Written for a student employment site, while working for Harmony Internet. The project was suspended indefinitely. Image on a CC license from Philip Taylor PT
Sometimes running out of money at the end of the month is less to do with your job, and more to do with what’s draining it. The less money you have, the more you need to get clever with your spending. Its more about ‘what can I afford to do’ than ‘how can I afford to do that’ thinking in tough times. Well, at least until your next student loan instalment.
1. Shop Together
The corner shop is really handy and all, but its actually expensive for what you get there on a regular basis. Team up with your housemates and do the weekly shop together – cook with each other, try not to buy expensive microwave meals. If you all go together, you can split the cost of a taxi back if it’s a distance, or chip in for someone’s fuel, and get a six pint bottle of milk rather than six single pints.
2. Change Your Supermarket
If you’re not already a regular or Lidl, Aldi and Netto, take a visit. You may find you can cut the cost of your shop for your favourite foods, even if it means walking a bit further, or not buying the branded goods every week.
3. Check Your Internet Usage
If you live in a student house and pay your own Internet bills, check the terms and conditions and your regular usage. If you’re paying for unlimited, are you actually using very much? Would it be cost effective to downgrade to a limited download package or change companies?
4. Share Your Internet with a Neighbour
Don’t install multiple phone lines and Internet unless you really don’t like or distrust your housemates. Share the cost of the Internet bill and line rental. Just be careful that you keep an eye on the amount downloaded and the terms of your contract, as if anything questionable is downloaded, it is the name on the contract who is responsible.
If you have a landline and nobody else does, get beer money for people popping in to call 0800 numbers or call centre numbers off your landline instead of their mobile. Just don’t let them get put on hold too long, or call their mother.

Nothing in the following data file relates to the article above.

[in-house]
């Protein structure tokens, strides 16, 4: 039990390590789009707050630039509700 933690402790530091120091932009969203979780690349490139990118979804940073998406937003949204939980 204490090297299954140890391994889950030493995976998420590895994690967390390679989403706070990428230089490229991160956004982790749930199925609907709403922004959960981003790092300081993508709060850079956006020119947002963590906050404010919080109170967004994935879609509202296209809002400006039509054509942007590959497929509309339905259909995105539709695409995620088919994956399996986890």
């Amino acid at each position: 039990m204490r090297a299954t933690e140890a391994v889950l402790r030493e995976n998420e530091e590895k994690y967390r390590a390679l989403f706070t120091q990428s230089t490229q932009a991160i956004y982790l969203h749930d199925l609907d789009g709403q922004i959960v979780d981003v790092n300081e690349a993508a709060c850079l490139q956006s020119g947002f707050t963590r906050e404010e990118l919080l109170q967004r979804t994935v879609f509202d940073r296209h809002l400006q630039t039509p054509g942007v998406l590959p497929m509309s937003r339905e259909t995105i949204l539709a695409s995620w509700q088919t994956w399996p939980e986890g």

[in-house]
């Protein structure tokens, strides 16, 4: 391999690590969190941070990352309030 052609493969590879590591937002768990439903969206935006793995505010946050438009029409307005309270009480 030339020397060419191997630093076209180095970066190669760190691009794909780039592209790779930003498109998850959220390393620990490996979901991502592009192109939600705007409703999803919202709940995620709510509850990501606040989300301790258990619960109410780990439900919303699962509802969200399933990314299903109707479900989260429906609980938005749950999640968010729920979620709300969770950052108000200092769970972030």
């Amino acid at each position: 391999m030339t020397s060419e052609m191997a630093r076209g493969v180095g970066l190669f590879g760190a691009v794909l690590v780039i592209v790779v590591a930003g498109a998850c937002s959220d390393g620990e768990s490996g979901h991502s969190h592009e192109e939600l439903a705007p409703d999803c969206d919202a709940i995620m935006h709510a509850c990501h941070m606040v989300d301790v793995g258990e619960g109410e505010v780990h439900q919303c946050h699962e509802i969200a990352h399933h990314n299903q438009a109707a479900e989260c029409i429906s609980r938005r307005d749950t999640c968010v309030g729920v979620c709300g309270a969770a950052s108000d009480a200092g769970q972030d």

It’s a good idea to register a landline with telephone preference, and be ex-directory to avoid unwanted calls, or anyone persistently calling for a housemate on the landline after collecting the number using 1471 or caller ID.
6. Skype for Long Distance
If you don’t want to run up a big phone bill or don’t have a super contract with free minutes you want to spend talking to your mother, set them up with Skype when you go home and teach them how to use it. The voice and video features of Skype make it great for pacifying your parent’s worries about whether you’re looking after yourself if they can see your face. Best of all, Skype is free to use and run to call computer to computer, and just requires webcam and microphone.
7. Direct Debits and Standing Order Discount
Companies you pay monthly may offer you a discount overall if you pay by direct debit or standing order. If you don’t know what these are, look them up and ask your bank how to set one up. If you can use Internet banking, it is easier to keep up on your bank balance and direct debits if you’re worried about your balance and overdraft. Stuploy tip – try to stagger direct debits if possible, and time them after any monthly pay goes into your account from your employer, and before you get too overjoyed with a healthy bank balance to ensure you don’t run into problems with bank charges.
8. Go Paper Free Billing
Banks and utilities may offer a slight discount each month if you go paper free billing. This means less post to worry about losing or not receiving, or redirecting, and you can check your bill online regularly. Win.
9. Switch Banks
If you’re serious about bank charges and switching your accounts, compare plenty of banks for their overdraft charges or sizes, and see if you could save money or stretch your overdraft further.
10. Save on Fuel